Students in Beijing & Greensburg Share Online Classroom During Quarantine

In June 2006, representatives from Seton Hill and Beijing Union University in China signed a formal agreement to become “sister-schools.” At a signing ceremony held at Seton Hill, the universities pledged to develop joint educational programs. In creating the partnership, both schools hoped to encourage their students to travel, to experience different cultures first hand, and to learn from them.

In the years that followed, students from Beijing Union regularly traveled to Seton Hill, and groups of Seton Hill students, often led by Professor of History John Spurlock, Ph.D., made their way to China. When studying abroad in China, Seton Hill students would live at Beijing Union University and take morning courses in Mandarin. In the afternoons, and on weekends, they would travel with John and other Seton Hill professors to places like the Great Wall, the Forbidden City, Shanghai and Suzhou. 

And then COVID-19 happened.

Connecting During a Pandemic

“Thomas Karlsson and I have known one another since 2012,” John says. “We met in Beijing during one of the Seton Hill exchanges that I led.”

 Thomas Karlsson is a professor in the College of International Education at Beijing Union University. While he normally teaches business and economics classes in the School of Foreign Studies, he was teaching an English class for the University’s Tourism College when lockdowns in response to the COVID-19 outbreak began.

“We had been exchanging WeChat messages regarding the quarantine in China when I finally made the connection that he would be teaching an English class during the same term that I would have a Chinese history course,” John says. “For that course, in the past, I had students use WeChat to interview Chinese students about research topics. I thought that instead of that we could set up a direct exchange between my students and his.” 

As an Apple Distinguished School, Seton Hill provides mobile technology to its students and faculty, and training on how to use it. That doesn’t mean getting people together online is always easy. Especially during a global pandemic. 

“For some reason, my students could not get into the Chinese Zoom meetings,” John says. “So I brought everyone into a Zoom meeting I set up, and one of my students was able to separate people into Zoom breakout rooms. A lot of credit goes to [Seton Hill student] Jared Krol for taking the initiative on that.”

A Conversation Spanning Cultures & Continents

The professors had envisioned a directed, academic exchange, with the Beijing Union students asking the Seton Hill students about specific topics. At the time the class met, the Chinese students were coming off quarantine. Seton Hill, however, had just closed its campus and moved all classes online, in preparation for the coronavirus’ projected incursion into southwestern Pennsylvania. In light of the unique circumstances, the conversations became a little more informal - but no less valuable.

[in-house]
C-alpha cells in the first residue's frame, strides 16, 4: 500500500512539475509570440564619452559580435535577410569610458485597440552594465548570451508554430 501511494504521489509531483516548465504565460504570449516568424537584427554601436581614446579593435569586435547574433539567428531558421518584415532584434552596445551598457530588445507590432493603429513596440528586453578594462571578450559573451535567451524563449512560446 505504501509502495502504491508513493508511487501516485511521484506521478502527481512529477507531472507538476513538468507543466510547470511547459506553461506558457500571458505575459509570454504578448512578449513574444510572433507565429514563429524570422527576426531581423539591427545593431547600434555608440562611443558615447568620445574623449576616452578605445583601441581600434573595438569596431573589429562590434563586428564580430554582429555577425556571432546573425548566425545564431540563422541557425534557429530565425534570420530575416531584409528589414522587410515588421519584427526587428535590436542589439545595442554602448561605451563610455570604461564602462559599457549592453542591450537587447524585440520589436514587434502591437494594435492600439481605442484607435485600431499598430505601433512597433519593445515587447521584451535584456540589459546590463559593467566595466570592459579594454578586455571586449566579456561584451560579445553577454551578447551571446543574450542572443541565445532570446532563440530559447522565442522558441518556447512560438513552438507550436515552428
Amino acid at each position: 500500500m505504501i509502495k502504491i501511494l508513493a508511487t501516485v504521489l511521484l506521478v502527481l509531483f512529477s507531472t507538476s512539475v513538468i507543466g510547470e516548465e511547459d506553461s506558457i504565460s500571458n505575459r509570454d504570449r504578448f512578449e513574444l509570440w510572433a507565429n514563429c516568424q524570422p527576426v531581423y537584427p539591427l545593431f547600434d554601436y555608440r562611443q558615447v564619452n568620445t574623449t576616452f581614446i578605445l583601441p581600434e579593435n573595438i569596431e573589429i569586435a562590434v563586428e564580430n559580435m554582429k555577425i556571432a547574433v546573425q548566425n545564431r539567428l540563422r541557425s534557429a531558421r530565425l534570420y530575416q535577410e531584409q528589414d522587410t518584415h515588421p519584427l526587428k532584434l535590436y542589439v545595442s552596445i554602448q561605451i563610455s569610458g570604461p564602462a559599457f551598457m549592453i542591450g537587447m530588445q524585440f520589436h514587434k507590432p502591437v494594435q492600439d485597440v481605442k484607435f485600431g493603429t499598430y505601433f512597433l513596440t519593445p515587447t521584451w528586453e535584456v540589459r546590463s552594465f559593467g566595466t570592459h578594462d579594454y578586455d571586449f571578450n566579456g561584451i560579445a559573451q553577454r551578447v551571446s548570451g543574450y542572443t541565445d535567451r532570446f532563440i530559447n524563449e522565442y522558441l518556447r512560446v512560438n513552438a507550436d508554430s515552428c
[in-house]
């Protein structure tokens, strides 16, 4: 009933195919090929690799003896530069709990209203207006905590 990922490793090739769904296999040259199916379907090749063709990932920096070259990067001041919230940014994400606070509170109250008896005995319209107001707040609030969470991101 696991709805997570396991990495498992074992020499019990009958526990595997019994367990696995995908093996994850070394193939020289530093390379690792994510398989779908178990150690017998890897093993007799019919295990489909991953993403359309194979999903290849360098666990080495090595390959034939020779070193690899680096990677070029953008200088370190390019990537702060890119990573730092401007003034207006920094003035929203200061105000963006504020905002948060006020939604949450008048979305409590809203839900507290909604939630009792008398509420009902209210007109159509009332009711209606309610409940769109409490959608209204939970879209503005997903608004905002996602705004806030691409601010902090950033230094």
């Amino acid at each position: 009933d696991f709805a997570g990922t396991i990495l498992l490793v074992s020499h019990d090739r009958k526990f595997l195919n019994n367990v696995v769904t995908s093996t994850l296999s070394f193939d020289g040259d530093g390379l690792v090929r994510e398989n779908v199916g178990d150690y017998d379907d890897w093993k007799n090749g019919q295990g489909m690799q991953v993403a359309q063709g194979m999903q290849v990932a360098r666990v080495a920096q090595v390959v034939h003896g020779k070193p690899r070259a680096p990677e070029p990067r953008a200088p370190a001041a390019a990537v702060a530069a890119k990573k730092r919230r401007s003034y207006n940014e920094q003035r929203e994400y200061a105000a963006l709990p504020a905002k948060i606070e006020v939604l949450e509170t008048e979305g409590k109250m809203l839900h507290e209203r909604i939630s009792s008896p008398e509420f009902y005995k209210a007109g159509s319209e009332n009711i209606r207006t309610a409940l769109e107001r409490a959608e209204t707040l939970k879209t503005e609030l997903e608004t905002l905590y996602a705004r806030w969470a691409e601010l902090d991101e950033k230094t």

“Overall, Inga was very open to conversation and tried very hard to give thorough answers. We discussed many things, such as the sports we play or have played, whether or not we have travelled, and plans after we graduate.”

- Alexa Civittolo, Seton Hill Global Studies & Political Science Major; Student-Athlete

“I loved being able to speak to the Chinese students and get to know them and their country. It was a great experience for me!”

- Nicolette Peterson, Seton Hill Criminal Justice & Sociology Major

 “Through this exchange, I realized that my English speaking is not very good. But I’ve decided to take English learning more seriously and practice oral English more. In the future, I will be able to communicate with American students in English more fluently, and travel to America by myself one day!”

- Beijing Union University Student

“They asked us about our impression of China, where I shared how my impression is that is busy and crowded. To me, this reveals that Americans have stereotypes about not only China, but many places around the world. This is why an experience such as talking to people first hand and traveling is important.” 

- Meghan Milanak, Seton Hill Physician Assistant Major

“Something she was curious about was if American parents were really as lax as they were showed in the movies, this led us to ask her whether or not she was pressured to study, which surprisingly they are not.”

- Maxwell Marlatt, Seton Hill Computer Science Major

“The enthusiasm of the American students inspired me to let go of my fear and just try my best. This encouraged me to work harder on improving my English.” 

- Beijing Union University Student

“A Chinese student who was being rather shy up until this point spoke up and asked us if we had dialects and we disappointedly told her that no we don't. We are boring in that regard although we do have some fun accents which can cause some confusion. I tried to do a quick survey to see if anyone in the group had a strong enough accent to demonstrate. A couple of us tried which got a lot of laughs from both sides.”

- Katelyn Sinn, Seton Hill Physician Assistant Major

Shared Learning Through Adversity

Beijing Union University’s Director of Global Exchanges, Pang Ming, took part in the 2006 ceremony that formalized the partnership between the two schools. With travel between the countries necessarily curtailed, she was pleased to see that the online classroom project  “injected enthusiasm for learning English among this group of Beijing Union University students, and sparked the Seton Hill students’ desire to learn more about China.”

“Out of the challenges that COVID-19 isolation and quarantine have thrust upon us,” Thomas says, “the creative use of new technology can allow us to take steps towards building more global unity.”